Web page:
|By Chumboy87 (Chumboy87) on Tuesday, March 23, 2004 - 06:35 pm: Edit|
Ok, here is the post where we all give out little shortcuts for harder math problems on the SAT. Please post yours!!! I have two.
1)If you need to find the average speed for two different speeds with the same distance covered (i.e. somebody driving to work 50 m/s and then driving back 45 m/s, find the avg. speed), consider A the first speed and B the second, use this formula: (2AB)/(A+B) (note: you don't need to know distance traveled!)
2)If you need to find the area of a triangle but you only know the three sides, don't find the height, use Hero's formula!
A=1st side; B=2nd, and C=3rd
Area=[square root](S(S-A)(S-B)(S-C)), where S=(1/2)(A+B+C).
|By Arow (Arow) on Tuesday, March 23, 2004 - 09:00 pm: Edit|
about Hero's formula(I thought it was Heron?), it takes a long time to plug in the numbers. I think its easier and faster to use the normal way to calculate the area.
The one for the speed problem is great !
|By Osnapjew (Osnapjew) on Tuesday, March 23, 2004 - 09:30 pm: Edit|
make a simple TI-83+ program for Heron's
.5(A+B+C) [STO] S
(S*(S-A)*(S-B)*(S-C)) [STO] X
|By Scion (Scion) on Friday, March 26, 2004 - 06:44 pm: Edit|
this is a good thread. anyone else have any tips before tomorrow?
|By Crypto86 (Crypto86) on Friday, March 26, 2004 - 08:43 pm: Edit|
You forgot the total radical on the 5th line of code. Should be:
Sqrt((S*(S-A)*(S-B)*(S-C))) [STO] X
|By Crypto86 (Crypto86) on Friday, March 26, 2004 - 08:47 pm: Edit|
Bah - I get Error:Archived...
I always get those on programs I download. Anyone know how to get rid of them/what they mean?
|By Tired_Student (Tired_Student) on Friday, March 26, 2004 - 09:01 pm: Edit|
bah this doesnt work, just wasted my time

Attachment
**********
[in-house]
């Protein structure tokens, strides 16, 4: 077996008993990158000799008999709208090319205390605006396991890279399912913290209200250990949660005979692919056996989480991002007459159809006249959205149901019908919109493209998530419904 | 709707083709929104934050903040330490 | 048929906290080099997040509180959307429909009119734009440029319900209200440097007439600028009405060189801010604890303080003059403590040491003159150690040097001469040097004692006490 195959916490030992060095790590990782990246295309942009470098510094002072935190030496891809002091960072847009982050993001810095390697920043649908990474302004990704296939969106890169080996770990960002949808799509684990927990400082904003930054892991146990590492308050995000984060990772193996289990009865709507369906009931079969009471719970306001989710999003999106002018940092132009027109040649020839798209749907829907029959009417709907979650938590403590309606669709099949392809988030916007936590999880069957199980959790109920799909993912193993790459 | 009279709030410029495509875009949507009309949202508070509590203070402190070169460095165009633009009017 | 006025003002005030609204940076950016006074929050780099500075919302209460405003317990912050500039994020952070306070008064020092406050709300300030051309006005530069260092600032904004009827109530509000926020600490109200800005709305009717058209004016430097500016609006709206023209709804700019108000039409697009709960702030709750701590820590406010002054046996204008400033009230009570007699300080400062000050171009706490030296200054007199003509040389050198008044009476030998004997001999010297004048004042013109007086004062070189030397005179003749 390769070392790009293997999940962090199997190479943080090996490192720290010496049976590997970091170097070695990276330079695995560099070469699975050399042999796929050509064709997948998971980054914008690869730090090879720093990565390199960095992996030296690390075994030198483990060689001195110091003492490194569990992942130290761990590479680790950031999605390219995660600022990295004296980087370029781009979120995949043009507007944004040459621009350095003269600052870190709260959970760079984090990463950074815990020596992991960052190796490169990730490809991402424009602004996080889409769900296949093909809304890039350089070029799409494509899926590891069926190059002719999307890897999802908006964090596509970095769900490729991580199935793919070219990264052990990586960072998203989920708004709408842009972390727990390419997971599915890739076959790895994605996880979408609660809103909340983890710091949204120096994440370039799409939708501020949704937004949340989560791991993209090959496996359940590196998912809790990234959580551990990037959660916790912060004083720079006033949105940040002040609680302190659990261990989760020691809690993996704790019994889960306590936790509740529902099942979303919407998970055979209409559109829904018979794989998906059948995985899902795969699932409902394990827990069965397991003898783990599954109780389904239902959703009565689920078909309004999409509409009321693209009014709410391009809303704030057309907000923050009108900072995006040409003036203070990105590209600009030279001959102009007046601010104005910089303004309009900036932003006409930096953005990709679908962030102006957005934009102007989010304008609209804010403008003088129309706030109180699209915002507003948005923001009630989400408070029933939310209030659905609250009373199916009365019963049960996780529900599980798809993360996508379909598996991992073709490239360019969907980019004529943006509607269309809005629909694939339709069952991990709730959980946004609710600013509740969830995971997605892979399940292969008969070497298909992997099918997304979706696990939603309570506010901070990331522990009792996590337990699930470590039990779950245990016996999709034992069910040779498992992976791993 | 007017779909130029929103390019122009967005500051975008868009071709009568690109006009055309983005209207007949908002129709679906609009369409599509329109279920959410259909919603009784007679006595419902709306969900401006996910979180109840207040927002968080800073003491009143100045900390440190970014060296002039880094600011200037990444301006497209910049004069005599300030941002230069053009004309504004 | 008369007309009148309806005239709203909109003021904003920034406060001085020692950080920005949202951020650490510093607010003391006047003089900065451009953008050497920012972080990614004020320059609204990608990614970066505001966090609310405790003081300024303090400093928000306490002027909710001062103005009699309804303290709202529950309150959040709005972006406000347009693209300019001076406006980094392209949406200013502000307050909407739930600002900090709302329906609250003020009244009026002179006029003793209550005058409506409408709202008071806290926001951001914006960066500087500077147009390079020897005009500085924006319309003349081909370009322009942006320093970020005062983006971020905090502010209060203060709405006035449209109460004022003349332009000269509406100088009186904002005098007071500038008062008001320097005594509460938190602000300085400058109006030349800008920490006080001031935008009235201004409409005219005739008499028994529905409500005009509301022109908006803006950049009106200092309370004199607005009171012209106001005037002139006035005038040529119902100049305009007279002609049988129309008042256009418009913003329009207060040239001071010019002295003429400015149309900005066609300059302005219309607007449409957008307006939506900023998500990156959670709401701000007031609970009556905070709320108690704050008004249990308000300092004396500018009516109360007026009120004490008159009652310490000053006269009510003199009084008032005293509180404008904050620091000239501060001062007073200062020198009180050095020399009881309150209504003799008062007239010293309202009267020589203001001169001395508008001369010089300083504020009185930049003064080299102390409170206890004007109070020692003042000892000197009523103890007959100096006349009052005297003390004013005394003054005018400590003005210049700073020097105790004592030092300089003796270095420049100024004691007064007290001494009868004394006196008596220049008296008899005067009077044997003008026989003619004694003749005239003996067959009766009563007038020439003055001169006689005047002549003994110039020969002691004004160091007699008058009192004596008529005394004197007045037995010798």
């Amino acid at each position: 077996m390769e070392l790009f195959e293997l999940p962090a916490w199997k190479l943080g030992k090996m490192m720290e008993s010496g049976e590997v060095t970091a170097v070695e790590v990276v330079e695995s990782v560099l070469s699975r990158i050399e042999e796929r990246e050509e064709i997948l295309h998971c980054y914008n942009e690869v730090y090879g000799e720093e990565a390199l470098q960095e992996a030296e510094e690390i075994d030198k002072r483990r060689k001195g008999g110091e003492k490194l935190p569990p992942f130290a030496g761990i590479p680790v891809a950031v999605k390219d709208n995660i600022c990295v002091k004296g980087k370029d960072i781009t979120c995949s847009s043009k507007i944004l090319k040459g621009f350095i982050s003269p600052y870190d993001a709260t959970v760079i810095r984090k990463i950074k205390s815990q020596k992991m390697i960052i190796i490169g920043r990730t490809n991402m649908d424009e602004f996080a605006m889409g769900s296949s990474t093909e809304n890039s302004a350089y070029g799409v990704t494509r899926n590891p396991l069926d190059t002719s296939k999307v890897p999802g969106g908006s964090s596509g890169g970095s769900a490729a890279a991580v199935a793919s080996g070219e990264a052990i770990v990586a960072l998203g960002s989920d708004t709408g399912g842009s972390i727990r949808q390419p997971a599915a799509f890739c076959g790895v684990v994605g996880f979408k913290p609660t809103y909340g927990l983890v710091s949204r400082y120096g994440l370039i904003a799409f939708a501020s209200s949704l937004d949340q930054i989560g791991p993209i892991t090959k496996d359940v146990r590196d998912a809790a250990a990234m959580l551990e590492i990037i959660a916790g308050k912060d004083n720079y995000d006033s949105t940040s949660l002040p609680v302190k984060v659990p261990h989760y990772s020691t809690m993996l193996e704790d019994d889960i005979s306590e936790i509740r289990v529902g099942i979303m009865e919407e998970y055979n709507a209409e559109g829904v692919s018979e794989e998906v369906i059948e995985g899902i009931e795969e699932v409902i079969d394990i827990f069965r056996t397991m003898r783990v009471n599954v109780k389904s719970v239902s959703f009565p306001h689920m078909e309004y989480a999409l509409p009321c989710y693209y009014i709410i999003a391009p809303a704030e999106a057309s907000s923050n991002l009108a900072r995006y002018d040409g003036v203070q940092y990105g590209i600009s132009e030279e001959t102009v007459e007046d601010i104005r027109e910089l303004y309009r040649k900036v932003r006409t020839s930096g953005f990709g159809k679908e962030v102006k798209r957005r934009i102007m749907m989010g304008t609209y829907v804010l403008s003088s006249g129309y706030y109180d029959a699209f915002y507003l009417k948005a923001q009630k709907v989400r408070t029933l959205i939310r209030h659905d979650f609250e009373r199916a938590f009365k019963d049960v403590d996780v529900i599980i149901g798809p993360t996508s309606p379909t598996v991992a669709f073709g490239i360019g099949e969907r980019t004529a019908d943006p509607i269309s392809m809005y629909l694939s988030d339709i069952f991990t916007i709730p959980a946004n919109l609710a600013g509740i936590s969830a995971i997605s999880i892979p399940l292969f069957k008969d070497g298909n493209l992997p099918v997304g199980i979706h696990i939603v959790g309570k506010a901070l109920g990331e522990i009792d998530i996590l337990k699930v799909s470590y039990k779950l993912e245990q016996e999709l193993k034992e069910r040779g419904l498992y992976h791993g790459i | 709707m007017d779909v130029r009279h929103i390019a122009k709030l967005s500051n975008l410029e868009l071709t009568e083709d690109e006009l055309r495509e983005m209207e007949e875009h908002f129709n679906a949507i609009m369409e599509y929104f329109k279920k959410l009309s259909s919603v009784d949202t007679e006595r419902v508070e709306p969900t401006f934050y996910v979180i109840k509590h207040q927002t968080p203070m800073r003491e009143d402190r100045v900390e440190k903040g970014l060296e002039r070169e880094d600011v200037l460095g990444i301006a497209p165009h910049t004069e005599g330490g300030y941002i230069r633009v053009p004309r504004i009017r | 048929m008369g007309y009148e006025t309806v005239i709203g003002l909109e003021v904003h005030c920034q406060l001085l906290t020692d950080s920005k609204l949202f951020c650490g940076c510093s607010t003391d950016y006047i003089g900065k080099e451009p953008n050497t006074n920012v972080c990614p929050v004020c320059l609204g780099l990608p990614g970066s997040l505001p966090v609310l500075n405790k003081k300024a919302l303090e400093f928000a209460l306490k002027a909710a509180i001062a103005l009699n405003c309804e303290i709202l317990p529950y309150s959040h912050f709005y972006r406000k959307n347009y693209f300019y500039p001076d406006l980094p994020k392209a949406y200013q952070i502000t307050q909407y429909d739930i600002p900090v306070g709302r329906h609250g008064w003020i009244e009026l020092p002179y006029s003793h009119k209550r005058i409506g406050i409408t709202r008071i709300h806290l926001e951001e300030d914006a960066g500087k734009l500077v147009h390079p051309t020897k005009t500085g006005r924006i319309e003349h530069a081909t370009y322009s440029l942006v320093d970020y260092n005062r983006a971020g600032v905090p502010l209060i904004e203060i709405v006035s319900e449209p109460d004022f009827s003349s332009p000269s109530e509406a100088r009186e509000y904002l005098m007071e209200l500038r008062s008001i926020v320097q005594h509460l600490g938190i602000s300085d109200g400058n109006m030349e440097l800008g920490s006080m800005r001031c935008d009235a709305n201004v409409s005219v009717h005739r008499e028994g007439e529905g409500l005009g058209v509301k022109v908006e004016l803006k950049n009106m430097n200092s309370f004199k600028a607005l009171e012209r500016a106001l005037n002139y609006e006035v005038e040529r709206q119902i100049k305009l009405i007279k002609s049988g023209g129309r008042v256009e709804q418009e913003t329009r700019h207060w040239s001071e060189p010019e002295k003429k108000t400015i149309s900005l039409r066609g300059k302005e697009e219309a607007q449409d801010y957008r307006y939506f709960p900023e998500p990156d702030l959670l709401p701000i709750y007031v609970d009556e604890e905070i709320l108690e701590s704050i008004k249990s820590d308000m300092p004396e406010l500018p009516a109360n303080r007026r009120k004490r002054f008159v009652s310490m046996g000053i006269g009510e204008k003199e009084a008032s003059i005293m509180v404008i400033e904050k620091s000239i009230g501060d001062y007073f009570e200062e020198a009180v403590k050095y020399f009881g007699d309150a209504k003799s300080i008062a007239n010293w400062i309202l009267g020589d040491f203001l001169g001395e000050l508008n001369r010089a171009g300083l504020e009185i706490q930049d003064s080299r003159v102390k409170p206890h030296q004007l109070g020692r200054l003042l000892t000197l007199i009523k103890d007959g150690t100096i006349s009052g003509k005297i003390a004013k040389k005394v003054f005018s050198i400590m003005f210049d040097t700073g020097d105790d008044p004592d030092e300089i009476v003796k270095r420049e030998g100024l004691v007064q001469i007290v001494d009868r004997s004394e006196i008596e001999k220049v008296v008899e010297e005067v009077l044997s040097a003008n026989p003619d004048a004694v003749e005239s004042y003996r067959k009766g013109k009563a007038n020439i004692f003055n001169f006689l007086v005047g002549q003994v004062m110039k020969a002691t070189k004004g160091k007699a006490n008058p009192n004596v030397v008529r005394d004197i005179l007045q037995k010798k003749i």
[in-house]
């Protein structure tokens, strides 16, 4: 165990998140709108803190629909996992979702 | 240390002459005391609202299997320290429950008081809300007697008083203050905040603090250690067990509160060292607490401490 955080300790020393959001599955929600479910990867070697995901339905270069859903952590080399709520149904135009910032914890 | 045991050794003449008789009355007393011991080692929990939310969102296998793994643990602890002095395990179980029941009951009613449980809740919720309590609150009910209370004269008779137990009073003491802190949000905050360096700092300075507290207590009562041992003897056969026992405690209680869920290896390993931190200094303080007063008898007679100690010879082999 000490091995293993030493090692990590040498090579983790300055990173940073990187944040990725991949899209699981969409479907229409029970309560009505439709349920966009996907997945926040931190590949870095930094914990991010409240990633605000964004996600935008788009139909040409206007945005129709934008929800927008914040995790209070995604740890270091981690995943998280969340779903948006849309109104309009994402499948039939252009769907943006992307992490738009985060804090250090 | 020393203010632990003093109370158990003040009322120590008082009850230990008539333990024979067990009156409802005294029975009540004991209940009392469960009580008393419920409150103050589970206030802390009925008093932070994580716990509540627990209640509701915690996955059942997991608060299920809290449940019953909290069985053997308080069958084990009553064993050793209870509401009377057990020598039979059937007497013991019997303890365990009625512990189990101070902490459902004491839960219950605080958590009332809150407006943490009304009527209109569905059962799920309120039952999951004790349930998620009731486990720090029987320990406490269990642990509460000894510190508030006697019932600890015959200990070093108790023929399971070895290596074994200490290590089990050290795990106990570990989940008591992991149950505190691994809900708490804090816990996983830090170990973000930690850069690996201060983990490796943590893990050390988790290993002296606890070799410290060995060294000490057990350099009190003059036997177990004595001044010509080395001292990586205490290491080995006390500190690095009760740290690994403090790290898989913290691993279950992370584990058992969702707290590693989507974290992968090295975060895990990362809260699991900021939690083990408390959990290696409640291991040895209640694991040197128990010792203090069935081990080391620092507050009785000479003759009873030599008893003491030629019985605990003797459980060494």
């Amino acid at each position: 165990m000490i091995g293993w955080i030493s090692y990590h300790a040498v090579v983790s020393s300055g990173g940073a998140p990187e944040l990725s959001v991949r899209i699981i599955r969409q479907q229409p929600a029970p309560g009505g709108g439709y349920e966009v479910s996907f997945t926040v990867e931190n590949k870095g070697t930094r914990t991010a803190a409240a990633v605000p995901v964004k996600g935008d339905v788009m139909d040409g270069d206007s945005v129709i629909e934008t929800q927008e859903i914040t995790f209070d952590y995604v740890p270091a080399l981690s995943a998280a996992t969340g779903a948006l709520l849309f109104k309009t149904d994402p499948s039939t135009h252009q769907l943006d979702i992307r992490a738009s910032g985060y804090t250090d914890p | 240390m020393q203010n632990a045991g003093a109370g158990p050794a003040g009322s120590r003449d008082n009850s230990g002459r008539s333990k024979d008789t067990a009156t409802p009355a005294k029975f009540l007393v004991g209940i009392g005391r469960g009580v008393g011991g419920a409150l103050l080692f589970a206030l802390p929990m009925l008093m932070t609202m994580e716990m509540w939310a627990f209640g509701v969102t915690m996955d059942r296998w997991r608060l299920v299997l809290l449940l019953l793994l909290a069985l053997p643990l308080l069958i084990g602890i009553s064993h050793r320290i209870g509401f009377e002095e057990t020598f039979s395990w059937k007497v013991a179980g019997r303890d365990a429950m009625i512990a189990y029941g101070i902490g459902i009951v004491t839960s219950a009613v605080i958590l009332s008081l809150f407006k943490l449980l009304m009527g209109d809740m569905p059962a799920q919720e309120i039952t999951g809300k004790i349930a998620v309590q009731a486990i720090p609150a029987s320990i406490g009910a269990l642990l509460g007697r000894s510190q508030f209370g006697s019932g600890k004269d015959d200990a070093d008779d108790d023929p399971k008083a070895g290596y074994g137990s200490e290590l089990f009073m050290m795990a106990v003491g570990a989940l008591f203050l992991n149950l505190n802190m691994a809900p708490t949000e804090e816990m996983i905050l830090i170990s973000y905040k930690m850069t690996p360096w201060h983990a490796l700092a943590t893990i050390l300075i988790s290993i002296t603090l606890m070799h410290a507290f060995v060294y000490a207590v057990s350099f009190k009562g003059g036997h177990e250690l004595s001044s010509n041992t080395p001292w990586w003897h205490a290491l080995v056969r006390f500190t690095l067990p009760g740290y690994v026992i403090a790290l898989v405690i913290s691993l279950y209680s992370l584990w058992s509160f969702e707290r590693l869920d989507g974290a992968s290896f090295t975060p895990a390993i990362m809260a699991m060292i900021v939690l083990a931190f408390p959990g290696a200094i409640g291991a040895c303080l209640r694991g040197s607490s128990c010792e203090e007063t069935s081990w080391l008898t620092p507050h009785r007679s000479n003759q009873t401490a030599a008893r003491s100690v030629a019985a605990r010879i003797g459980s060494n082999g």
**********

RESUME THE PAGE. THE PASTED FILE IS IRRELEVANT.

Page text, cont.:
|By Aim78 (Aim78) on Friday, March 26, 2004 - 09:39 pm: Edit|
When you have a repeating decimal and you have to find a certain digit, you use remainders:
In the repeating decimal 0.235235235235, what is the 457th digit?
1.) 457/3 = 152 Remainder 1 (divide by 3 because there are 3 digits repeating)
2.) Remainder 1 means it will be the first digit. Remainder 2 means it will be the second digit. And remainder 0 means it will be the third digit.
The 457th digit is 2.
|By Aim78 (Aim78) on Friday, March 26, 2004 - 09:49 pm: Edit|
Lets say there are 6 roads from A to B, 4 roads from B to C, and 8 roads from C to D. You drive from A to D, passing through B and C, and back, passing through B and C again, and not driving on the same road twice. How many possibile routes are there?
6*4*8*7*3*5 = 20160 possible routes
|By Hobbes344 (Hobbes344) on Friday, March 26, 2004 - 09:57 pm: Edit|
That is only when you're working with decimals though, isn't it?
|By Scion (Scion) on Saturday, March 27, 2004 - 12:01 am: Edit|
last minute tips?! sorry i dont have many...
|By Aim78 (Aim78) on Saturday, March 27, 2004 - 12:07 am: Edit|
I think the best way to study for the math portion is to look at all the types of problems that appear, and understand how to solve all of them. The majority of the questions are patterned after past ones, with maybe a few exceptions. They should make a book with all the types of math problems that have appeared, and general solutions to them.
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